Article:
|  October 16 2013  |   PR   |   0 COMMENTS

Since the PRISM and NSA scandals first broke, concerns have been raised over digital fingerprints and one's online privacy rights.While some of the initial (and alarming) headlines around the PRISM and NSA controversies have died down, the greater issue of user privacy is still very much alive. I’ve wondered what the net effect will be for the technology industry’s ability to cultivate trust and confidence among customers. PR departments often look to avoid controversy, although there are times when they might opt to embrace it. So what’s the best path?

Someone told me that the privacy issue won’t be relevant because privacy is more or less ‘dead,’ but I’m not so sure. I recently spoke to a Silicon Valley PR manager, Colin Jordan, who has dealt firsthand with a public relations conundrum in the wake of PRISM. Working for a cloud service provider, Colin and his team were faced with the decision to either steer clear of the NSA scandal or confront it head-on. Ultimately they decided the best course of action was to make a direct response.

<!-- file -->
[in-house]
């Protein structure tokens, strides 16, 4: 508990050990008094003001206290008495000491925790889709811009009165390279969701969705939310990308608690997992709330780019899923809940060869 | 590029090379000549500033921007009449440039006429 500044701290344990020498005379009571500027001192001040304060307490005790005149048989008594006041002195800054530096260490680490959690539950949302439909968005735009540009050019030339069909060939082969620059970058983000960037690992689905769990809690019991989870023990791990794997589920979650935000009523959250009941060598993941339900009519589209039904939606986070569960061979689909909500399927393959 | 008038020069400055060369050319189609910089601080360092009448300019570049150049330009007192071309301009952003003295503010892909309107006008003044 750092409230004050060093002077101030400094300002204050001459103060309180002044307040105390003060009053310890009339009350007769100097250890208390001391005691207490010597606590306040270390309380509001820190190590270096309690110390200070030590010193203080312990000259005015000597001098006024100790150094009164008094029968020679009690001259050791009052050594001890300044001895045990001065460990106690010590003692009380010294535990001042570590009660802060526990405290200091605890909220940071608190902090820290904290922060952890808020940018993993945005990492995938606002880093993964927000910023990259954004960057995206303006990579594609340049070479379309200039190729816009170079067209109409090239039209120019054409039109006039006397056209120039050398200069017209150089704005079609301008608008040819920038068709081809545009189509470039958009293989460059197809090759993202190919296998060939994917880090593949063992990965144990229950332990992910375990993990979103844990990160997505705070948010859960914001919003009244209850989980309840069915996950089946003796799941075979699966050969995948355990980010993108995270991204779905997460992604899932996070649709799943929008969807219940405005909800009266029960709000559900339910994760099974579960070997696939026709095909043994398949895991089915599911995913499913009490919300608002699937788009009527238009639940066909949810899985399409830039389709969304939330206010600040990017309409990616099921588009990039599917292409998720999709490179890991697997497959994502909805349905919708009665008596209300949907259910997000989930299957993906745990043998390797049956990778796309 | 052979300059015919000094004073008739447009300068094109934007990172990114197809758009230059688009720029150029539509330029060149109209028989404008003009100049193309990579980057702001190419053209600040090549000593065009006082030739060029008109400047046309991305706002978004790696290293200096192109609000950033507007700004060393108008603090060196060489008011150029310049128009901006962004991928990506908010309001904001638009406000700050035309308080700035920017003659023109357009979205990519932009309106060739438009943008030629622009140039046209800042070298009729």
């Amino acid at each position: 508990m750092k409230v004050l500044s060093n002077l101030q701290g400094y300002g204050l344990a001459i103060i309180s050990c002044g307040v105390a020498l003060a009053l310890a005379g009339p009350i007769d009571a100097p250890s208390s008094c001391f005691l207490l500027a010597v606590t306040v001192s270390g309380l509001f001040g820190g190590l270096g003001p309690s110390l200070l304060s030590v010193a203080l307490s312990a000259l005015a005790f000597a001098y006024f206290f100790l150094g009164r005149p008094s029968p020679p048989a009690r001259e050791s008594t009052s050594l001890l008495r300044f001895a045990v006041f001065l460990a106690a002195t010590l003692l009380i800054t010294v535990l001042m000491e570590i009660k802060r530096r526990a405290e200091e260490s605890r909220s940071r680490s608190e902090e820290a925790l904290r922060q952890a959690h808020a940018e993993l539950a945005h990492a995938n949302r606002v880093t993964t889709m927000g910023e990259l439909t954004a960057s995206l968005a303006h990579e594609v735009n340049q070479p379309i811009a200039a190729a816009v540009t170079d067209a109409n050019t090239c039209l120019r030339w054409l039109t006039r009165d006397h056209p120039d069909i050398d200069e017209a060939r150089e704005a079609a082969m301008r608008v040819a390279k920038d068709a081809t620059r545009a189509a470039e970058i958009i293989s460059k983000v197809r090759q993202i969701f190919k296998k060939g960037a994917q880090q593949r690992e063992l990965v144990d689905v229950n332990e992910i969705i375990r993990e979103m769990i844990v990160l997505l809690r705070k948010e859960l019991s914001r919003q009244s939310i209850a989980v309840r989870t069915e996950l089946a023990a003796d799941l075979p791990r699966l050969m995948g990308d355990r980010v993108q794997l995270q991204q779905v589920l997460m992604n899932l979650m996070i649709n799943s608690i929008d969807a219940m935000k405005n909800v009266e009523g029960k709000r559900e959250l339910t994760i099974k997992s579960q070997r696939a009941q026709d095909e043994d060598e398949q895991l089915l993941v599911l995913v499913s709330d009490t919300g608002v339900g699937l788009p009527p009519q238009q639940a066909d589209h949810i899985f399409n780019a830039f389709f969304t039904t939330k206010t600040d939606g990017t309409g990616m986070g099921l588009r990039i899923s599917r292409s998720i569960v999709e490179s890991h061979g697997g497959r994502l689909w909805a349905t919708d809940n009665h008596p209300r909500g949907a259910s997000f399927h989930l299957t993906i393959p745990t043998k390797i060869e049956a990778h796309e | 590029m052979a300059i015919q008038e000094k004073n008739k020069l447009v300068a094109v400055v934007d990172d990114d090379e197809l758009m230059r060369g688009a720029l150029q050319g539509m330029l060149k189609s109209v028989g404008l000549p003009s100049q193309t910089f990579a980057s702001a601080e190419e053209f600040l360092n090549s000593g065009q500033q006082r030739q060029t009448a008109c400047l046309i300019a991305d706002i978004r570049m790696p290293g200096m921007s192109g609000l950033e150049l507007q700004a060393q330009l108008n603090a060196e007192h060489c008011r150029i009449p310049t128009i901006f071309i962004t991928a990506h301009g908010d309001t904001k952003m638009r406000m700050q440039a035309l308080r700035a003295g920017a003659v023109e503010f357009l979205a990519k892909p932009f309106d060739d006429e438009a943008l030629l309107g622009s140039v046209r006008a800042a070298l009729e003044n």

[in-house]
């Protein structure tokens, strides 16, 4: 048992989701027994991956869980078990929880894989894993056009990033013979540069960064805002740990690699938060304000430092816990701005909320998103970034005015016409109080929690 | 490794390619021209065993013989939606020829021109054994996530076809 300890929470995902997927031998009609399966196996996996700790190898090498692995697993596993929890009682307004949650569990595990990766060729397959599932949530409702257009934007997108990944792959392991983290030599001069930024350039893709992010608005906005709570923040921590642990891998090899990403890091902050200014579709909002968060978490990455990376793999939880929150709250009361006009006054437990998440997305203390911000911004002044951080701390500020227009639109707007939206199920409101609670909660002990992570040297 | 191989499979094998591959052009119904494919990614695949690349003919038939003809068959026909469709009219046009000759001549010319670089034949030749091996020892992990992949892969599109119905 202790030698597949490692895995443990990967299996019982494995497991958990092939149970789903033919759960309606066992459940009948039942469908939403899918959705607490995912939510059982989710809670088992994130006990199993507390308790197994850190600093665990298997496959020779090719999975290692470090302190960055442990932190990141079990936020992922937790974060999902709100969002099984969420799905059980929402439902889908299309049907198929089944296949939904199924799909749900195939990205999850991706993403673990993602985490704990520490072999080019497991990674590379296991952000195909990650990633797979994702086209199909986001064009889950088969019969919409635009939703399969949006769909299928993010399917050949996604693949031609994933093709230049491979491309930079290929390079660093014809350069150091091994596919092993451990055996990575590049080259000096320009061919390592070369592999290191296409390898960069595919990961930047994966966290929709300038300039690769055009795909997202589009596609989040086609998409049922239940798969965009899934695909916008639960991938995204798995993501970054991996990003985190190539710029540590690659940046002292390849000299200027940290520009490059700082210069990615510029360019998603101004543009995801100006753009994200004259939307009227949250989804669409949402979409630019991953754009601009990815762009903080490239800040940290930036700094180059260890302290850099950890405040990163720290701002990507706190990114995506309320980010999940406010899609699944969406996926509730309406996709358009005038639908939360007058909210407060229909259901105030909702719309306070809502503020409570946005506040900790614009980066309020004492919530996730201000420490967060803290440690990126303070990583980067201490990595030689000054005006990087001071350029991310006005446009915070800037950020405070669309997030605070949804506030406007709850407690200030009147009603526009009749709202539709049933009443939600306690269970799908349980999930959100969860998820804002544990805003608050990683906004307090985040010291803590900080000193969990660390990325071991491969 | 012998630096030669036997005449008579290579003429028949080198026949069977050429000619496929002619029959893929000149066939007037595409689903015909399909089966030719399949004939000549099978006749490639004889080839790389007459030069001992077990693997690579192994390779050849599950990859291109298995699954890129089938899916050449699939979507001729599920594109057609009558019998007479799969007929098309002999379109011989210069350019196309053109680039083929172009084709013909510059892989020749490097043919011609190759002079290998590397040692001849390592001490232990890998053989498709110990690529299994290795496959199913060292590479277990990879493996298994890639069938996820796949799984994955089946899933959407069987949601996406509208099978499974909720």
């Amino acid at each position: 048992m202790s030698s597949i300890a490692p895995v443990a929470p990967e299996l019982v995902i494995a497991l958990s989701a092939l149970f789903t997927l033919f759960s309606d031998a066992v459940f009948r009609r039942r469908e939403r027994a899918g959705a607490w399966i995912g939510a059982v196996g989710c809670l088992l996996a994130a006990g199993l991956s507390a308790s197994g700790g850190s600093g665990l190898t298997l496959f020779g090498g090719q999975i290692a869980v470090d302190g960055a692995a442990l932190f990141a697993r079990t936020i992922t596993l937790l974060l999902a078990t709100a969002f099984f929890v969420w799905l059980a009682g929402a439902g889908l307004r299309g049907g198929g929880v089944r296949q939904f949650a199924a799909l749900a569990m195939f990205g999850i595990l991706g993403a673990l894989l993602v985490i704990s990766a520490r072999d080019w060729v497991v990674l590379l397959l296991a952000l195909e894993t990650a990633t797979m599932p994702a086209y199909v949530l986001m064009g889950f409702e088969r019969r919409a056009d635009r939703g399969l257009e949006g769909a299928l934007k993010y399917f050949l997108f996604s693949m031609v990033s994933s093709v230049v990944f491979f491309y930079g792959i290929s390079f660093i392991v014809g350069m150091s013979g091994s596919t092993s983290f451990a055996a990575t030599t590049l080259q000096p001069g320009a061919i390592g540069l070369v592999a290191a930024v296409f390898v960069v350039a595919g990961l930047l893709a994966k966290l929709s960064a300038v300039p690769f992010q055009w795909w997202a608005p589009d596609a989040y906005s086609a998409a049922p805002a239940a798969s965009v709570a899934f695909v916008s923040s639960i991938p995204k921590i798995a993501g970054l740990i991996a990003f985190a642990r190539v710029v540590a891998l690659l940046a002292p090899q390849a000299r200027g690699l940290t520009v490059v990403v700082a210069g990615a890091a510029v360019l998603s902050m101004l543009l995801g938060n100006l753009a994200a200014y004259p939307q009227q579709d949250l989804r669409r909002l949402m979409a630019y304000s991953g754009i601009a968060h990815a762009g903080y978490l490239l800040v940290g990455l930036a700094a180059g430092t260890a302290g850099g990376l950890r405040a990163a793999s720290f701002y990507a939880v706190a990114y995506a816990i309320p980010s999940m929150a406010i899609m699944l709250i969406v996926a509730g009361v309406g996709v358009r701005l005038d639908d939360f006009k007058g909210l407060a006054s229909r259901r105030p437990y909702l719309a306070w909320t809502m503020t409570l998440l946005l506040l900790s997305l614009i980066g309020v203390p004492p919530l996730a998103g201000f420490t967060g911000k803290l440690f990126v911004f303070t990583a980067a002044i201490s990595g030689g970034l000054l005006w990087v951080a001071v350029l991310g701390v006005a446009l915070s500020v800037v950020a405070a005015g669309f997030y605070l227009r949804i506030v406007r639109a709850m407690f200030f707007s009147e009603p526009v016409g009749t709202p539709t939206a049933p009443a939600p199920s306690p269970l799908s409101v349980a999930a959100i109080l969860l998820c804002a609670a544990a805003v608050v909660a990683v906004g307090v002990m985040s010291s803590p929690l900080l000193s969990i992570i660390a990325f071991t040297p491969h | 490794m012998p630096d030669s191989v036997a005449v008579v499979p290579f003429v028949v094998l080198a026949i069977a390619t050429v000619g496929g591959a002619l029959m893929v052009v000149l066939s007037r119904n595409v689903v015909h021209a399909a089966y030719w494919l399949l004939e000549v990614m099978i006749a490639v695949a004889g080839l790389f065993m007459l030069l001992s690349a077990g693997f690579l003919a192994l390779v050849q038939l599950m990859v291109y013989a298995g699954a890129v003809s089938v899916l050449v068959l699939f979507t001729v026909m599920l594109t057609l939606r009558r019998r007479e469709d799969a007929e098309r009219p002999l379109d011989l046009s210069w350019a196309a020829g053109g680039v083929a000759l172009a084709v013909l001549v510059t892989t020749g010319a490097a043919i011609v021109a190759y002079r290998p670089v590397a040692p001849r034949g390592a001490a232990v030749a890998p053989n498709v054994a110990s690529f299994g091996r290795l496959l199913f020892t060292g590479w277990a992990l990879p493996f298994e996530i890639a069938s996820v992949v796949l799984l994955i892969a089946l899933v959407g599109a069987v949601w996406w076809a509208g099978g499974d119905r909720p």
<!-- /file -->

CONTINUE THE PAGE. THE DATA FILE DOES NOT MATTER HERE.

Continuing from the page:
“It helped to have executive leadership that was willing to address any questions or concerns we received regarding our product and data security,” Colin said. “As far as negative publicity went, it was our chance to turn a negative into a positive. People were writing extremely negative articles around cloud technologies and projecting major losses for the cloud industry. However, this was an opportunity to point out that a weakness was recognized and was actually going to make the industry and its offerings stronger.”

Colin and his team didn’t stop at addressing customer questions clearly and honestly – they went a step further, and went on the offensive with a privacy initiative to make file-sharing in the enterprise more secure, giving IT a leg up in monitoring content. He explained:

“While most people are quick to stay away from controversies like this, I felt like there was an opportunity to make a statement about the confidence in our solution. Furthermore, it gave us the opportunity to re-emphasize our faith in the future of the cloud technology industry as a whole.”

This is just one case of when a PR team decided it was more important to take a clear position than to shy away from controversy. In my opinion, giving customers a clear view of where a company stands simply makes more sense than being frustratingly vague, which can come across as indifferent and insensitive. Ultimately, any concern your customers have is relevant, so you need to have an answer, even if it’s “We’re still working on this.” Privacy isn’t just about secrets – it’s about trust, and trust is a foundation of business.

There will always be another controversy around the corner, and not all of them are appropriate for PR teams to “touch.” As always, a little intuition on a case-by-case basis goes a long way in dealing with controversy.


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